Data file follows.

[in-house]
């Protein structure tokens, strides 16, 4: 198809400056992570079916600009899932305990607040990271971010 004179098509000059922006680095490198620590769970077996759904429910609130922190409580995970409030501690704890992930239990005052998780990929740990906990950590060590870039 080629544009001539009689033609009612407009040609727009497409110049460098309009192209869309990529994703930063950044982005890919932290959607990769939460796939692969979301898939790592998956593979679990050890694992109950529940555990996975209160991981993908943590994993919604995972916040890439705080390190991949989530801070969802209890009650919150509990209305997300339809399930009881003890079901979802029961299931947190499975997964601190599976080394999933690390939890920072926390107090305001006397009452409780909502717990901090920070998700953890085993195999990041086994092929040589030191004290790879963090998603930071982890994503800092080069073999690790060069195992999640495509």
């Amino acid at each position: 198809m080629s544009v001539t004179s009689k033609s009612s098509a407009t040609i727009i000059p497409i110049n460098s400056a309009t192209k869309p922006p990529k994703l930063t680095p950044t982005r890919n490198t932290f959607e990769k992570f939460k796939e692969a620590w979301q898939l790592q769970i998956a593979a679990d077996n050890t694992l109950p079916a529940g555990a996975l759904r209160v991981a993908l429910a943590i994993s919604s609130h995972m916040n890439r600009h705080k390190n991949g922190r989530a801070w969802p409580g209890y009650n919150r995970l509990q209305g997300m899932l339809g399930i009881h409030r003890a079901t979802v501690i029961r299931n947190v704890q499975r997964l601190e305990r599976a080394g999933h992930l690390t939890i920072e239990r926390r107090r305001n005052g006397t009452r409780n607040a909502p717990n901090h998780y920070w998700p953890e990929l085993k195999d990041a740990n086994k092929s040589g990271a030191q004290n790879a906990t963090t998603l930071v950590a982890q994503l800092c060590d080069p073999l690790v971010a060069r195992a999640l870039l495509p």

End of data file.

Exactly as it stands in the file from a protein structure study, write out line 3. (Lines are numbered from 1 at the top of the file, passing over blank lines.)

């Amino acid at each position: 198809m080629s544009v001539t004179s009689k033609s009612s098509a407009t040609i727009i000059p497409i110049n460098s400056a309009t192209k869309p922006p990529k994703l930063t680095p950044t982005r890919n490198t932290f959607e990769k992570f939460k796939e692969a620590w979301q898939l790592q769970i998956a593979a679990d077996n050890t694992l109950p079916a529940g555990a996975l759904r209160v991981a993908l429910a943590i994993s919604s609130h995972m916040n890439r600009h705080k390190n991949g922190r989530a801070w969802p409580g209890y009650n919150r995970l509990q209305g997300m899932l339809g399930i009881h409030r003890a079901t979802v501690i029961r299931n947190v704890q499975r997964l601190e305990r599976a080394g999933h992930l690390t939890i920072e239990r926390r107090r305001n005052g006397t009452r409780n607040a909502p717990n901090h998780y920070w998700p953890e990929l085993k195999d990041a740990n086994k092929s040589g990271a030191q004290n790879a906990t963090t998603l930071v950590a982890q994503l800092c060590d080069p073999l690790v971010a060069r195992a999640l870039l495509p």